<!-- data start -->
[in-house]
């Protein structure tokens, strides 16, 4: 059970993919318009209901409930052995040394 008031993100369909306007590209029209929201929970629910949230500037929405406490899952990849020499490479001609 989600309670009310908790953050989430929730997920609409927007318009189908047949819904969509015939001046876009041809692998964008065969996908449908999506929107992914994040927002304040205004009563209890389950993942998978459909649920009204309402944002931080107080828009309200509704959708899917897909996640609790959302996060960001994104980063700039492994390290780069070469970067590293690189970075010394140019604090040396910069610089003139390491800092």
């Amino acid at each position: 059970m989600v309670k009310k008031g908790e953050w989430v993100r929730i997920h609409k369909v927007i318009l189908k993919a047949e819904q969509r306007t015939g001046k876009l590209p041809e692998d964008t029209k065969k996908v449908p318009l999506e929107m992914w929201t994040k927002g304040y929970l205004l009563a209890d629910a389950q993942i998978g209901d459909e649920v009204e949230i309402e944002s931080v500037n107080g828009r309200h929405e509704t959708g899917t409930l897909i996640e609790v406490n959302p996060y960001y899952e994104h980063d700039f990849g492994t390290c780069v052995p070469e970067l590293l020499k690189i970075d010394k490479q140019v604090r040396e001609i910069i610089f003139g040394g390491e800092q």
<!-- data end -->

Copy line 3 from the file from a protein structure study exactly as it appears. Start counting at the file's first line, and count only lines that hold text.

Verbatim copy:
């Amino acid at each position: 059970m989600v309670k009310k008031g908790e953050w989430v993100r929730i997920h609409k369909v927007i318009l189908k993919a047949e819904q969509r306007t015939g001046k876009l590209p041809e692998d964008t029209k065969k996908v449908p318009l999506e929107m992914w929201t994040k927002g304040y929970l205004l009563a209890d629910a389950q993942i998978g209901d459909e649920v009204e949230i309402e944002s931080v500037n107080g828009r309200h929405e509704t959708g899917t409930l897909i996640e609790v406490n959302p996060y960001y899952e994104h980063d700039f990849g492994t390290c780069v052995p070469e970067l590293l020499k690189i970075d010394k490479q140019v604090r040396e001609i910069i610089f003139g040394g390491e800092q």